You never know where a cup of coffee will take you.
Twelve years ago Marc Strid, director of educational technologies at CAFNR, tasted something remarkable. It wasn’t from Folgers or even Starbuck’s, but a casual cup of coffee from a friend who had gone to the time and effort to choose his own coffee beans and fresh roast them just before turning on the coffee pot.
The taste was nothing like anything that Strid had encountered before. There were multiple and sharp flavors. There was no bitterness. In comparison, even the name brand coffee fare seemed stale and lifeless. It was like eating bread fresh from the oven when all you ever had before was four-day-old bread bought off the discount rack.
Since that first cup Strid has roasted his own using a variety of small capacity and homemade roasters. A year ago, to satisfy his own desire to excel at making gourmet coffee and to keep the cups at the Gathering Place Bed and Breakfast filled with an exclusive brew, he decided to engineer and build his own coffee roaster. Soon, the machine will be ready for its first pot.
Roast Your Own
Home roasting is the process of roasting coffee from green coffee beans on a small scale for personal consumption. Home roasting was practiced for centuries, using simple methods such as roasting in cast iron skillets over a wood fire and hand-turning small steel drums over a kitchen stovetop.
Store-bought prepackaged coffee didn’t become prevalent until after World War I. There has been a revival in home roasting as a hobby, and home roasters enjoy experimenting with various beans and roasting methods. A small industry has developed selling green coffee beans in small quantities and manufacturers making counter-top roasters.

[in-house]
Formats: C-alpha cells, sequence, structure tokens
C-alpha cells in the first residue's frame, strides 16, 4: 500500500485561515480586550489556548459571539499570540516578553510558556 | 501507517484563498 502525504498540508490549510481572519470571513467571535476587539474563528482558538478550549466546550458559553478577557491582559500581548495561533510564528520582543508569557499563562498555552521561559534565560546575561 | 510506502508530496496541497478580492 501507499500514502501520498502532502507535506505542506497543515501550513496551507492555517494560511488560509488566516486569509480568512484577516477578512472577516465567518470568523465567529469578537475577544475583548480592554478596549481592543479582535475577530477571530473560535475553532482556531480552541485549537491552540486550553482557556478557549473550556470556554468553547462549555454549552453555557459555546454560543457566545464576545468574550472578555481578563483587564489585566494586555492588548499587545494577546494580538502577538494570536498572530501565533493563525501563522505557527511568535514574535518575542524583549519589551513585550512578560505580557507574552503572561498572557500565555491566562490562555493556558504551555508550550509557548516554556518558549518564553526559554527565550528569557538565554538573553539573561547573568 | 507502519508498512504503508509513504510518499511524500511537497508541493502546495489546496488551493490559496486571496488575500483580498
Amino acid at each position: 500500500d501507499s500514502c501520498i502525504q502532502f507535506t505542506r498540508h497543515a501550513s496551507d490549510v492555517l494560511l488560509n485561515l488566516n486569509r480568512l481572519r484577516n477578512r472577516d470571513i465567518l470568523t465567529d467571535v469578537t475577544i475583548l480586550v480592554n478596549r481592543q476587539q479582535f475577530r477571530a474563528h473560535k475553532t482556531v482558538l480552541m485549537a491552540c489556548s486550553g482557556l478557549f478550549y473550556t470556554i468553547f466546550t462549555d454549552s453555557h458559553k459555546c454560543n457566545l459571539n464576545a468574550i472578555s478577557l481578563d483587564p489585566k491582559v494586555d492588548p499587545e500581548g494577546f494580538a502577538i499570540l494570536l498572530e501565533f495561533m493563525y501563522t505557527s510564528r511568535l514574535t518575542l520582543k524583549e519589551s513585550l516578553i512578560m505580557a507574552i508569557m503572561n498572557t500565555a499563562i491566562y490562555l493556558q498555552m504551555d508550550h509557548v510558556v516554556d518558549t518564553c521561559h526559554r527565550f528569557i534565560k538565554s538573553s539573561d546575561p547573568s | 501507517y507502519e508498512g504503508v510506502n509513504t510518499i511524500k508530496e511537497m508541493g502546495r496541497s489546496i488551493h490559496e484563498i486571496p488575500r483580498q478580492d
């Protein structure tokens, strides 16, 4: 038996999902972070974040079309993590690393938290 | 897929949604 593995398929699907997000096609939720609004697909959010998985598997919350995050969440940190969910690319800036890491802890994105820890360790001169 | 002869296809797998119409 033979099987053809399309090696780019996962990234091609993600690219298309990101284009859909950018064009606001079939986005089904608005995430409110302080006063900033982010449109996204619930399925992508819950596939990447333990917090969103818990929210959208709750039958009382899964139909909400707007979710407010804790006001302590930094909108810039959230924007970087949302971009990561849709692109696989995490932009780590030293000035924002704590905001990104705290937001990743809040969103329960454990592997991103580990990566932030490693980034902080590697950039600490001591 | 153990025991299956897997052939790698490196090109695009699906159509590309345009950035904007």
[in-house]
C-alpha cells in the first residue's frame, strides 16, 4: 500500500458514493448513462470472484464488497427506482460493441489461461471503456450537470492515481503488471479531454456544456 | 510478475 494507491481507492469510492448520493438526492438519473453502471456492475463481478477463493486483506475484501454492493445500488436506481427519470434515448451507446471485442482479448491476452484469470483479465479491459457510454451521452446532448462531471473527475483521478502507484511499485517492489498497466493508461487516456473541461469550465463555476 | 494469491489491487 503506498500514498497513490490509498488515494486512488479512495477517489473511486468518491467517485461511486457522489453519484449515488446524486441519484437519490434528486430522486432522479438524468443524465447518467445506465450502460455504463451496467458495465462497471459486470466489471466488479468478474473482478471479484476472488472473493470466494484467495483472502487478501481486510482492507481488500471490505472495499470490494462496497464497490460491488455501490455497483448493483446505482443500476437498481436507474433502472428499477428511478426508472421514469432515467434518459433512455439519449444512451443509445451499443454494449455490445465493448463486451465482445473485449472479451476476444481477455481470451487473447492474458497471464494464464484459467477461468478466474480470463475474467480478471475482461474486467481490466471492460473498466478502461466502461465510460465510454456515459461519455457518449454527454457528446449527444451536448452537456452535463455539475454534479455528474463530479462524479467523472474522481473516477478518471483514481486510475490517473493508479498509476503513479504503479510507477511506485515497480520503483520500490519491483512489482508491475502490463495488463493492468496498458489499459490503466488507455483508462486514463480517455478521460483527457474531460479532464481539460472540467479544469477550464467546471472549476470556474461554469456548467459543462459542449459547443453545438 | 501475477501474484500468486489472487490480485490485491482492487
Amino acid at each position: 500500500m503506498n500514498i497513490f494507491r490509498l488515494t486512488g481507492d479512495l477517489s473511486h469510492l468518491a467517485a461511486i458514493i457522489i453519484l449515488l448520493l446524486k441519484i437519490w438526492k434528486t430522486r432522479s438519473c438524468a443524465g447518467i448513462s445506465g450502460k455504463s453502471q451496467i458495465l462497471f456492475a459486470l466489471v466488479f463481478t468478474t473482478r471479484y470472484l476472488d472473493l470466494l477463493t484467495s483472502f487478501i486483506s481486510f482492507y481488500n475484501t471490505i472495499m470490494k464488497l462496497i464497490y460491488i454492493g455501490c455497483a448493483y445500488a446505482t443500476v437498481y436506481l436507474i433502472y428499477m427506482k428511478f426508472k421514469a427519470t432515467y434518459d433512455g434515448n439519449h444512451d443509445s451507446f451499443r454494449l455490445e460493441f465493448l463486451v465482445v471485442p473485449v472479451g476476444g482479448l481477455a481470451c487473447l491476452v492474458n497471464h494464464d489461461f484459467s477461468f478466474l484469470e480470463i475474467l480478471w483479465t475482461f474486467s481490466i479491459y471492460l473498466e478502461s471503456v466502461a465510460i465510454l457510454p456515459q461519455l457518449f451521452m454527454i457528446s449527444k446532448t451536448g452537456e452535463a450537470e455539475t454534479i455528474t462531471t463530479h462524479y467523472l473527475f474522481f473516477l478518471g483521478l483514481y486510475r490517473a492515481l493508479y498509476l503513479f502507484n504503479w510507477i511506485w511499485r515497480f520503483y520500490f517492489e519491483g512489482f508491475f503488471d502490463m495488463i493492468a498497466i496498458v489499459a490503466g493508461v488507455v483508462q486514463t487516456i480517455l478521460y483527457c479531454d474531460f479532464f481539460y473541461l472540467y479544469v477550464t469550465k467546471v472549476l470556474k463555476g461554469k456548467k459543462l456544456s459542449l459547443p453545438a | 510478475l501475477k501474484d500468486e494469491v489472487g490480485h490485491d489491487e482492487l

The big attraction is freshness and taste. “Once you try fresh roasted, you never go back,” Strid said.
Home roasters typically roast small volumes of coffee to consume before it goes stale. Depending on the bean’s origin, whole bean coffee flavor stays at its peak up to seven days after roasting. If you are a real gourmet, freshness is measured in hours.
Part of the fun is experimenting with the roasting profile, Strid said. This profile is the time the beans spend at each temperature during the roasting process including the final temperature prior to cooling. The profile chosen greatly affects the flavor, aroma and body of the coffee, and, once mastered, is tuned to individual tastes. Home roasters go to great lengths to control parameters, often carefully listening for the distinctive cracks as the coffee beans burst open and timing when the beans are removed and cooled.
Given his technological expertise, Strid is planning a high-tech approach to establishing his perfect flavor profile by using a computer, dual temperature sensors and programmable controllers to monitor the roast and chart the best method. With that, he can repeat the roasting for almost scientifically reproducible results.
There will be one variable – the outside temperature where the roasting occurs. Coffee roasting produces chaff and acrid smoke, so it must be done in a well-ventilated area. Strid’s roaster will be set up outdoors on the patio of the Gathering Place. Changes in air temperature and wind speed will require fine adjustments to the roasting process, even with the computer’s help.